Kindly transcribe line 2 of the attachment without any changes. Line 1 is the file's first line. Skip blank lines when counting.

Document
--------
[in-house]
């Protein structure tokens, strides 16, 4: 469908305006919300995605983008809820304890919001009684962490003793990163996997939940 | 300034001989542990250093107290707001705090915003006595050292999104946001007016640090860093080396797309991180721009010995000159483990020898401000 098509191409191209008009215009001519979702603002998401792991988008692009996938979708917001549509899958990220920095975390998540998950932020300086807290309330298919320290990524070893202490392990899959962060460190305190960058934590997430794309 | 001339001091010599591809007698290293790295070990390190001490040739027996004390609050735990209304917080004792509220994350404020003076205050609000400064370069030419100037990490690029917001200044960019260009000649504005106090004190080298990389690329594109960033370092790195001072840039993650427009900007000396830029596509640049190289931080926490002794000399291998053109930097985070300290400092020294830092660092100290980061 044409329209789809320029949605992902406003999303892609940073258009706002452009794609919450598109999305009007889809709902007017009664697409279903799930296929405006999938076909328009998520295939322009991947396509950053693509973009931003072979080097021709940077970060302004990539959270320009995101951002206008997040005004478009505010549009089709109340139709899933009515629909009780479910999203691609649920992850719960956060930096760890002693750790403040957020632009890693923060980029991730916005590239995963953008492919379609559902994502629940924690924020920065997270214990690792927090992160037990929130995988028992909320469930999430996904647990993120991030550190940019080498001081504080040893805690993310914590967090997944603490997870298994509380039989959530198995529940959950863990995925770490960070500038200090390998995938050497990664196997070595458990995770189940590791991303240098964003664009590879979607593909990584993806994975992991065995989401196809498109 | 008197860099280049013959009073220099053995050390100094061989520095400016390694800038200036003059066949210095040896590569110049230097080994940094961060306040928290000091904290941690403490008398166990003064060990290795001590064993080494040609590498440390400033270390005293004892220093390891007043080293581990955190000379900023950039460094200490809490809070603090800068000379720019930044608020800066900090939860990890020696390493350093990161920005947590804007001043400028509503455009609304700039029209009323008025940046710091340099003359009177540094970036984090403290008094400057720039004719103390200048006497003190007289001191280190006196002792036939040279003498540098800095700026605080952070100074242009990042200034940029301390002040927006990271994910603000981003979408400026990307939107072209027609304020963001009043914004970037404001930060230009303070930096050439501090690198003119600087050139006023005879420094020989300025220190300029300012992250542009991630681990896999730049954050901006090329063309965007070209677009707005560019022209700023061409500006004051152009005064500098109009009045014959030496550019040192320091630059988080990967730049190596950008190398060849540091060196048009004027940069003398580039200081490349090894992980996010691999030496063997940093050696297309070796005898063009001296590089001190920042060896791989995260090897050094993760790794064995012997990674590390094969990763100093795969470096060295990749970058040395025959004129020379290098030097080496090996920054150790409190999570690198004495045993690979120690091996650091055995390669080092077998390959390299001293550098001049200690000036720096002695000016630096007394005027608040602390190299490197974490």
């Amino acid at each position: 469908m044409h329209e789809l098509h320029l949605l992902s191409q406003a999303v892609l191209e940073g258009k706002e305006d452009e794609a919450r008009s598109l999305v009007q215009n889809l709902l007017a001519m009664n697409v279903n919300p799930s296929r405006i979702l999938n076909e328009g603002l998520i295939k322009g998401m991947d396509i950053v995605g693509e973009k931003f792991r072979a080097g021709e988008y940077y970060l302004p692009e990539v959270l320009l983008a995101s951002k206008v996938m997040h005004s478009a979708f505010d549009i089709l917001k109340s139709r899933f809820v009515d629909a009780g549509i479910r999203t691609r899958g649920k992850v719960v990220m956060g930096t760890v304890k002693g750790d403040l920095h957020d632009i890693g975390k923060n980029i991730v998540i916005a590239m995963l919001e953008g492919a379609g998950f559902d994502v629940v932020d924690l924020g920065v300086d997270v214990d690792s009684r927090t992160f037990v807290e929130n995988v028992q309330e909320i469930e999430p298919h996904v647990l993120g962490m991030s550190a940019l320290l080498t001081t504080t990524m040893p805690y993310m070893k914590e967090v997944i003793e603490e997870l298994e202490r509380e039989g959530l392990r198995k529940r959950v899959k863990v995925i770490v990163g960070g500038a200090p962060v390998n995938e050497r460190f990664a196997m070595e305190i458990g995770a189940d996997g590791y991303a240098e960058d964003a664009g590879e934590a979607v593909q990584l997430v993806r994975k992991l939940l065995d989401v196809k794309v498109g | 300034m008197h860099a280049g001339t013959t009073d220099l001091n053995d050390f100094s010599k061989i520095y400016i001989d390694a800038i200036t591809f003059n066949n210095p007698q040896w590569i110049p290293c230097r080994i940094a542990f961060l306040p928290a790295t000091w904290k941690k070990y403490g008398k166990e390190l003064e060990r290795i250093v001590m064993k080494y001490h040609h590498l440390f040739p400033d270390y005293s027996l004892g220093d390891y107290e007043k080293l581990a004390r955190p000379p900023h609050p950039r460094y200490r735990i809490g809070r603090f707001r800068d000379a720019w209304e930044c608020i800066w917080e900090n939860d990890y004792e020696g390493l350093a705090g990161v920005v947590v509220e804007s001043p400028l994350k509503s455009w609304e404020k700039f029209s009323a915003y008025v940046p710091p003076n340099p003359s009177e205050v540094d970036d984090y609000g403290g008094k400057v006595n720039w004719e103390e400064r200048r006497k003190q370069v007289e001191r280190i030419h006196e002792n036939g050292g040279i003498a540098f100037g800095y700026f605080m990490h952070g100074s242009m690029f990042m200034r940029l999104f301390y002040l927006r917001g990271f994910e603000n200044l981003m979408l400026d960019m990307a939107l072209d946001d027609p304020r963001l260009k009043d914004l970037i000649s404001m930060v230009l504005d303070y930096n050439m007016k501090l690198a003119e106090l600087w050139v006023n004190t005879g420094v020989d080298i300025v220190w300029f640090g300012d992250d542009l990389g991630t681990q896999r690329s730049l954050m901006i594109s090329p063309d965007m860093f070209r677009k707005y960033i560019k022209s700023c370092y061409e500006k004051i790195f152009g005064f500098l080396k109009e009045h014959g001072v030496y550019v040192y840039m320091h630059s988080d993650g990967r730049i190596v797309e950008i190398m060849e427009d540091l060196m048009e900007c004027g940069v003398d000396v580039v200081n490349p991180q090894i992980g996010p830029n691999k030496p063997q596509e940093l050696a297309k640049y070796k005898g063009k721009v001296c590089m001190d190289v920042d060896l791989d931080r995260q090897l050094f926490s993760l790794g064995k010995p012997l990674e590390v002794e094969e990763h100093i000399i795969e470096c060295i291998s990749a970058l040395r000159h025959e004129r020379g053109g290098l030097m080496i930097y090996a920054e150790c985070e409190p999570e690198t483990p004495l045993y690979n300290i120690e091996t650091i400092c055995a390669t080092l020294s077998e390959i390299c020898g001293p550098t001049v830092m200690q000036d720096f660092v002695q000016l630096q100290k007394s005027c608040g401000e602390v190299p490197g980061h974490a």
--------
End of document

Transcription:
């Protein structure tokens, strides 16, 4: 469908305006919300995605983008809820304890919001009684962490003793990163996997939940 | 300034001989542990250093107290707001705090915003006595050292999104946001007016640090860093080396797309991180721009010995000159483990020898401000 098509191409191209008009215009001519979702603002998401792991988008692009996938979708917001549509899958990220920095975390998540998950932020300086807290309330298919320290990524070893202490392990899959962060460190305190960058934590997430794309 | 001339001091010599591809007698290293790295070990390190001490040739027996004390609050735990209304917080004792509220994350404020003076205050609000400064370069030419100037990490690029917001200044960019260009000649504005106090004190080298990389690329594109960033370092790195001072840039993650427009900007000396830029596509640049190289931080926490002794000399291998053109930097985070300290400092020294830092660092100290980061 044409329209789809320029949605992902406003999303892609940073258009706002452009794609919450598109999305009007889809709902007017009664697409279903799930296929405006999938076909328009998520295939322009991947396509950053693509973009931003072979080097021709940077970060302004990539959270320009995101951002206008997040005004478009505010549009089709109340139709899933009515629909009780479910999203691609649920992850719960956060930096760890002693750790403040957020632009890693923060980029991730916005590239995963953008492919379609559902994502629940924690924020920065997270214990690792927090992160037990929130995988028992909320469930999430996904647990993120991030550190940019080498001081504080040893805690993310914590967090997944603490997870298994509380039989959530198995529940959950863990995925770490960070500038200090390998995938050497990664196997070595458990995770189940590791991303240098964003664009590879979607593909990584993806994975992991065995989401196809498109 | 008197860099280049013959009073220099053995050390100094061989520095400016390694800038200036003059066949210095040896590569110049230097080994940094961060306040928290000091904290941690403490008398166990003064060990290795001590064993080494040609590498440390400033270390005293004892220093390891007043080293581990955190000379900023950039460094200490809490809070603090800068000379720019930044608020800066900090939860990890020696390493350093990161920005947590804007001043400028509503455009609304700039029209009323008025940046710091340099003359009177540094970036984090403290008094400057720039004719103390200048006497003190007289001191280190006196002792036939040279003498540098800095700026605080952070100074242009990042200034940029301390002040927006990271994910603000981003979408400026990307939107072209027609304020963001009043914004970037404001930060230009303070930096050439501090690198003119600087050139006023005879420094020989300025220190300029300012992250542009991630681990896999730049954050901006090329063309965007070209677009707005560019022209700023061409500006004051152009005064500098109009009045014959030496550019040192320091630059988080990967730049190596950008190398060849540091060196048009004027940069003398580039200081490349090894992980996010691999030496063997940093050696297309070796005898063009001296590089001190920042060896791989995260090897050094993760790794064995012997990674590390094969990763100093795969470096060295990749970058040395025959004129020379290098030097080496090996920054150790409190999570690198004495045993690979120690091996650091055995390669080092077998390959390299001293550098001049200690000036720096002695000016630096007394005027608040602390190299490197974490």